The garage-bound 1983 R80ST wouldn't run (of course; we knew that) because the battery had been sitting too long, unused. The gasoline in the bike would be old, too; not a good idea to use it. But the tires were also flat, the brakes were apparently seized, and it was missing the saddlebags and the headlight cowling. We did not find the cowling part in the garage, either.
The pink slip was in a safety deposit box 45 minutes away and where was the key to the bike?
Between Saturday and Tuesday, along with two long working days, Harry had to also prep the 2001 K1200RS.
That bike was at the ranch, about half an hour away. It is the one Harry has been riding on those rare occasions he has free time to ride. Not as many issues with it, except that it wasn't at home. The motorcycle trailer was also out there. This bike's pink slip was with the other one.
Harry checked on the trailer and found it wasn't ready to go, either. Someone had borrowed it awhile back and crunched one of the railings, making our two-motorcycle trailer into a one-motorcycle trailer. It could be straightened out, but that would take time.
The tires needed air, too. Do you get the feeling we spend our lives gasping for air out here?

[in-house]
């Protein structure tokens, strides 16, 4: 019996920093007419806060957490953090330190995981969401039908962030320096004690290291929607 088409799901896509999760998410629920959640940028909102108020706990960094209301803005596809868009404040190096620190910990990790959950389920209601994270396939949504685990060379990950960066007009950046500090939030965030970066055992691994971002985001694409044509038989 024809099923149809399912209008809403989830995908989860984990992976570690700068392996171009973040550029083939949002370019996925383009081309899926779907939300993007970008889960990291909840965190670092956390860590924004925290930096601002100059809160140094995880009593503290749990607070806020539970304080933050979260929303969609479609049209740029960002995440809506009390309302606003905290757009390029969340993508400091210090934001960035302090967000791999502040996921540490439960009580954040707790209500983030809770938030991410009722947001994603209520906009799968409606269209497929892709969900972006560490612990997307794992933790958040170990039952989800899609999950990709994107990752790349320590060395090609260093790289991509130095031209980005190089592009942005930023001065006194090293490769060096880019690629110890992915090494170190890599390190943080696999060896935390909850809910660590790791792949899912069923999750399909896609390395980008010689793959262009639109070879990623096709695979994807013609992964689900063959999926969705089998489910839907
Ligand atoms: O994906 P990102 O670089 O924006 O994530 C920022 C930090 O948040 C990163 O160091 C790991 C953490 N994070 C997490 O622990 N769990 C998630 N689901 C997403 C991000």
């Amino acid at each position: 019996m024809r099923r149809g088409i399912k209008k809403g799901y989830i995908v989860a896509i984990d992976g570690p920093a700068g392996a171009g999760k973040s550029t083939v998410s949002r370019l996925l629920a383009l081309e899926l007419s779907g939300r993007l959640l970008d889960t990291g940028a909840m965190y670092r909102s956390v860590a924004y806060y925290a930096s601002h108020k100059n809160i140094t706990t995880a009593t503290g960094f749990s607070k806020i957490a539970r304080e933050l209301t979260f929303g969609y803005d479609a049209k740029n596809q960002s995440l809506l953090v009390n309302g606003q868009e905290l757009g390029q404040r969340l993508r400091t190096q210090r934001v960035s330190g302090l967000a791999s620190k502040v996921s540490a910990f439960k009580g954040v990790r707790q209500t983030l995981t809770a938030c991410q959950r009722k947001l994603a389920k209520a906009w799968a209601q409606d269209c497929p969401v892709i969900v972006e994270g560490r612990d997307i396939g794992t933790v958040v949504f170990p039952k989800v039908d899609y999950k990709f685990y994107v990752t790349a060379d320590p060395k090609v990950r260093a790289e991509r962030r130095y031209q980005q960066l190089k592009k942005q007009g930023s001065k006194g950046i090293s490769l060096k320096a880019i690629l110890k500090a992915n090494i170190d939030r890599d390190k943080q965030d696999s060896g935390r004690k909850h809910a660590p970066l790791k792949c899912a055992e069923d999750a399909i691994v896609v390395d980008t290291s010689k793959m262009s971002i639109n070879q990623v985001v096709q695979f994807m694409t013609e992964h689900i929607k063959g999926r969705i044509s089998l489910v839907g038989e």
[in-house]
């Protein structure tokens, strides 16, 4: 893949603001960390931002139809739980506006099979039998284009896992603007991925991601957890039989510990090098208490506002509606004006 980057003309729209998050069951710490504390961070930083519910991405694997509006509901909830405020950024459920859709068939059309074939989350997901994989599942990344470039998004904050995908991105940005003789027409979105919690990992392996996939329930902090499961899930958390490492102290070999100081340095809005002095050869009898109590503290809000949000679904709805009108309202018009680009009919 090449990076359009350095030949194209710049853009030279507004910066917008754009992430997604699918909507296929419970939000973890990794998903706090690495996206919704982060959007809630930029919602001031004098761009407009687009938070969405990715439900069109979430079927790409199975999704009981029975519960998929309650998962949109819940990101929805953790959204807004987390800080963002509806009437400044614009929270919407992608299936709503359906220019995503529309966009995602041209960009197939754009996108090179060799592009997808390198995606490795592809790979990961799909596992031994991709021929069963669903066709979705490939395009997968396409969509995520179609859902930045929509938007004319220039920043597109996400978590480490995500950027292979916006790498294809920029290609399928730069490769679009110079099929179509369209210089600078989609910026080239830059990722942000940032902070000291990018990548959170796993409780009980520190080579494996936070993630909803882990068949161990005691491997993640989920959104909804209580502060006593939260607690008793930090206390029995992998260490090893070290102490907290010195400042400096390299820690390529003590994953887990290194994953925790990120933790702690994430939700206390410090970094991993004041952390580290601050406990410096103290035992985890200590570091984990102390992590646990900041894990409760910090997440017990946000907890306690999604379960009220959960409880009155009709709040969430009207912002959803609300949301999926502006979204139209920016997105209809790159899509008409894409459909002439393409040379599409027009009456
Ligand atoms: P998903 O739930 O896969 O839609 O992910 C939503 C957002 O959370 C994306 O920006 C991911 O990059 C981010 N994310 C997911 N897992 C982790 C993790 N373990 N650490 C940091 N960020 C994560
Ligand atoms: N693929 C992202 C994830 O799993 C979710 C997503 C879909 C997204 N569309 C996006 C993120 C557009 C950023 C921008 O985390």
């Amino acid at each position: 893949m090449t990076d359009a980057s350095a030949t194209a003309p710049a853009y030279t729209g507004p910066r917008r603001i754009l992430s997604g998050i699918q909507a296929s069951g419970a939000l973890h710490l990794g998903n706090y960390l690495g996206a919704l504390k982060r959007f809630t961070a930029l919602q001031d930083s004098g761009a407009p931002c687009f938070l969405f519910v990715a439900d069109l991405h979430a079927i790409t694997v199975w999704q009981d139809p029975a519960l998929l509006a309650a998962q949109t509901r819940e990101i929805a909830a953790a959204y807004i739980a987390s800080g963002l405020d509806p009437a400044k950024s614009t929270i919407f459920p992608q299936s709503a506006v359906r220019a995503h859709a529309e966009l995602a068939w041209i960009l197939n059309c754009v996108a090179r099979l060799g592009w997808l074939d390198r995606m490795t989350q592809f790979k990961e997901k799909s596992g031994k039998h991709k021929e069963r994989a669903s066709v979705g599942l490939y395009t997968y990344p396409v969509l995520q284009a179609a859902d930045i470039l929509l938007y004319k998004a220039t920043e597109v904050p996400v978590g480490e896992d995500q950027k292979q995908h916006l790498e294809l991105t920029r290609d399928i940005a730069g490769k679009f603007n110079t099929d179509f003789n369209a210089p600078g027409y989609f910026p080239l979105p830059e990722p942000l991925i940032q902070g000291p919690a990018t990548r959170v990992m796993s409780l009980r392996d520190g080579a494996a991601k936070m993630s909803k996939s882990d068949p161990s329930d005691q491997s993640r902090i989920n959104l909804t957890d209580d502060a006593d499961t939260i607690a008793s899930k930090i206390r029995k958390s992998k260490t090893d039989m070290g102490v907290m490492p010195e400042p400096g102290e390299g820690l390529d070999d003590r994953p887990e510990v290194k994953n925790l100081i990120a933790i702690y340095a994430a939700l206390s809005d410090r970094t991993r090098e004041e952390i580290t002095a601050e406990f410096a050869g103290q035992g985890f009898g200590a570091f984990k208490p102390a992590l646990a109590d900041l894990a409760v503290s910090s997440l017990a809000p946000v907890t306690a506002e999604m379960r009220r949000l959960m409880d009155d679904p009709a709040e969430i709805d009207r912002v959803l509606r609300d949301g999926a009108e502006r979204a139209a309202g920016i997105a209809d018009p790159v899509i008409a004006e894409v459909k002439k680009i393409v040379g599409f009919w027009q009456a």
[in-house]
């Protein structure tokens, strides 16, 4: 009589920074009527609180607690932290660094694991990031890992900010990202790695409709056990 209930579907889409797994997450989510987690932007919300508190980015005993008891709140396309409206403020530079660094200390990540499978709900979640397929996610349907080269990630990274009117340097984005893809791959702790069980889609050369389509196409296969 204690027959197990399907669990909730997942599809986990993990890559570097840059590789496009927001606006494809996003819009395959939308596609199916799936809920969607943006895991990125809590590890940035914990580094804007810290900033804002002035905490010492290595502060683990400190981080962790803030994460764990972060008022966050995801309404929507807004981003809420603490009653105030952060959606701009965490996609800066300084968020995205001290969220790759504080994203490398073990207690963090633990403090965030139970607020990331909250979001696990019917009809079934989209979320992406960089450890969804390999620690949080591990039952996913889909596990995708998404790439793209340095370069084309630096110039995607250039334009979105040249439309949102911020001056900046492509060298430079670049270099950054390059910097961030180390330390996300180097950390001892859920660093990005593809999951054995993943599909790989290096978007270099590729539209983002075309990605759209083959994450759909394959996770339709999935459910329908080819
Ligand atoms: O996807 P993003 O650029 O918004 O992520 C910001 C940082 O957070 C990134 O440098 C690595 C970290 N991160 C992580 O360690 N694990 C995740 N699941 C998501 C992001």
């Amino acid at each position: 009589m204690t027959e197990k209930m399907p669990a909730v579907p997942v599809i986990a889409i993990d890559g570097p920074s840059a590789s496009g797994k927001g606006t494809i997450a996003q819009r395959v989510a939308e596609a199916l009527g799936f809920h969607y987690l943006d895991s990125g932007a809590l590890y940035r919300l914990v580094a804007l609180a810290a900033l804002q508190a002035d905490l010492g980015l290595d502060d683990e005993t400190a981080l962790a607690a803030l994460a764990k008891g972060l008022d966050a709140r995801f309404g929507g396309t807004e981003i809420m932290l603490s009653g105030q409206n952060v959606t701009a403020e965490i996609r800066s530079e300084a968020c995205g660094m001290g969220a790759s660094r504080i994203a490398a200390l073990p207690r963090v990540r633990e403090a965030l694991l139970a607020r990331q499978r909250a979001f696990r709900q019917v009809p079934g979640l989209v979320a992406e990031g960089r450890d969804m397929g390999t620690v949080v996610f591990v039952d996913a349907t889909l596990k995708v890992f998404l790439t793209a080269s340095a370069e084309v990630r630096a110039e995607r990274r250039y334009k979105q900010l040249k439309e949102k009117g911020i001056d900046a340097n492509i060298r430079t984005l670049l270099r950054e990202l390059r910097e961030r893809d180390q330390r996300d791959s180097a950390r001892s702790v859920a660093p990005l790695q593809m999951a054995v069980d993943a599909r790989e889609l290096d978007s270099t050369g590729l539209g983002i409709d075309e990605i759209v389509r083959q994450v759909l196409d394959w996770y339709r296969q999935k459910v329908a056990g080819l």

When Harry got those obstacles taken care of, and I picked up the pink slips, he went to hitch the trailer to the Tundra and found that we'd only apparently ever towed with the Dodge van . . . the Tundra hitch is higher than the trailer expected and it would only hook up at a steep angle. Don't want the bikes sliding off! A new drop hitch was in order.
Wednesday snuck up on us and we weren't ready. All these little issues added together to a massive delay and it felt like Wednesday just wasn't meant to be. So we rescheduled for Saturday, and we used Wednesday to finish the prep.
A new hitch was purchased, and Harry found out the safety chain was too short so he replaced that, too. Then he hooked up the trailer. No lights. We had to get that fixed, as we intended an early morning departure.
One bike got washed, the other stayed dirty. There are only so many hours in a day.
Harry had Frank come over Saturday morning to help load the first motorcycle on the trailer. It was 5am, cold and dark, but they had the bike loaded quickly. Within an hour, we had traveled to the other location, Frank assisted there, too, and with two bikes on the trailer we were on our way.
At the dealership, Harry's new bike was the centerpiece of the showroom as the K1600GT wasn't yet readily available.
We spent time learning about it, signing paperwork for it, browsing (and buying) some extras, and then Harry rode it home. The motorcycle trailer folds up at the wheels, so driving the Tundra with the trailer behind it was easy.
It's been three days since then, and every day Harry has spent some or all of the day on his new bike. I'm thinking this year he might make some more time for riding.
Wonder if he's ready for dinner . . .
Where has that boy gone now?
The Desk Drawer writer's exercise list
ENDING WITH A SMILE